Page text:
Obviously the case does not involve a contest for state office and does not come within the first exception.

One of the grounds of jurisdiction asserted by petitioners is "because the Court of Civil Appeals in determining the case construed Vernon's Civil Statutes, Art. 28a, Art. 704 and Texas Election Code Article 7.14, and in so doing erred and questioned the validity of such statutes." A reading of the opinion of the Court of Civil Appeals clearly discloses that that Court did construe and apply the statutes referred to, but a search of that opinion fails to disclose that the decision of the Court questioned the validity of such statutes, either by way of affirming or denying their validity. For that matter, petitioners had before the Court of Civil Appeals no point of error challenging the validity of such statutes. Thomas v. Groebl, 147 Tex. 70, 212 S.W.2d 625, 626-627. The case does not come within the second exception.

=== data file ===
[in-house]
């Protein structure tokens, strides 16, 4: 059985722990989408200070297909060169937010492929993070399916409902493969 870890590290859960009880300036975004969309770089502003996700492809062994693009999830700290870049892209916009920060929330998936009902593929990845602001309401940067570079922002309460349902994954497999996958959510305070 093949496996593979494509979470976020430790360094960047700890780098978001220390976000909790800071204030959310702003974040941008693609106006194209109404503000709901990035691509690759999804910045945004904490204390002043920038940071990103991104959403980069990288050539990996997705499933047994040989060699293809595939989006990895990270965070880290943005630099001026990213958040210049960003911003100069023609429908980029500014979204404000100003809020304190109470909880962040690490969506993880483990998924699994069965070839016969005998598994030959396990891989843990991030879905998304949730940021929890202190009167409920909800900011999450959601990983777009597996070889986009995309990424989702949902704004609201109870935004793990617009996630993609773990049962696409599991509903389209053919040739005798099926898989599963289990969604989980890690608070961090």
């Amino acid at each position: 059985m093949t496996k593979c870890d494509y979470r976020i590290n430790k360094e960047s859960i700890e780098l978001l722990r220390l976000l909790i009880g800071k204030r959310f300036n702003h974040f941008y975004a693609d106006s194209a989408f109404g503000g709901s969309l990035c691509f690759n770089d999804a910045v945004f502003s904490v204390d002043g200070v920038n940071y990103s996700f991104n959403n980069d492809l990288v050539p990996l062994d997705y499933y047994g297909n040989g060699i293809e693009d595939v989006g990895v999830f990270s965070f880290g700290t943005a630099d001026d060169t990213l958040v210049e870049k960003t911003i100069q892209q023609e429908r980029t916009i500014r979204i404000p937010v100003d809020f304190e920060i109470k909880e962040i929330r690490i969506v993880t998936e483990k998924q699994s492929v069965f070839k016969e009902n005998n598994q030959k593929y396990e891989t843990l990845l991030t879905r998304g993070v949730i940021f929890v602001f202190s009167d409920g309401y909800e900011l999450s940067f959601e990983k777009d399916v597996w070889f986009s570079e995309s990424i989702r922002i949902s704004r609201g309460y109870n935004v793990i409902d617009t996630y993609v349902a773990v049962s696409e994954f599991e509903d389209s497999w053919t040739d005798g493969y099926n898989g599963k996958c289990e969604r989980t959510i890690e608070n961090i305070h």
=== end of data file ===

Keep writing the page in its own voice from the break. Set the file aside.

There is no dissenting opinion in the case, and it therefore does not come under exception 3 which gives this Court jurisdiction where the judges of the Court of Civil Appeals have disagreed upon a question of law material to a decision of the case.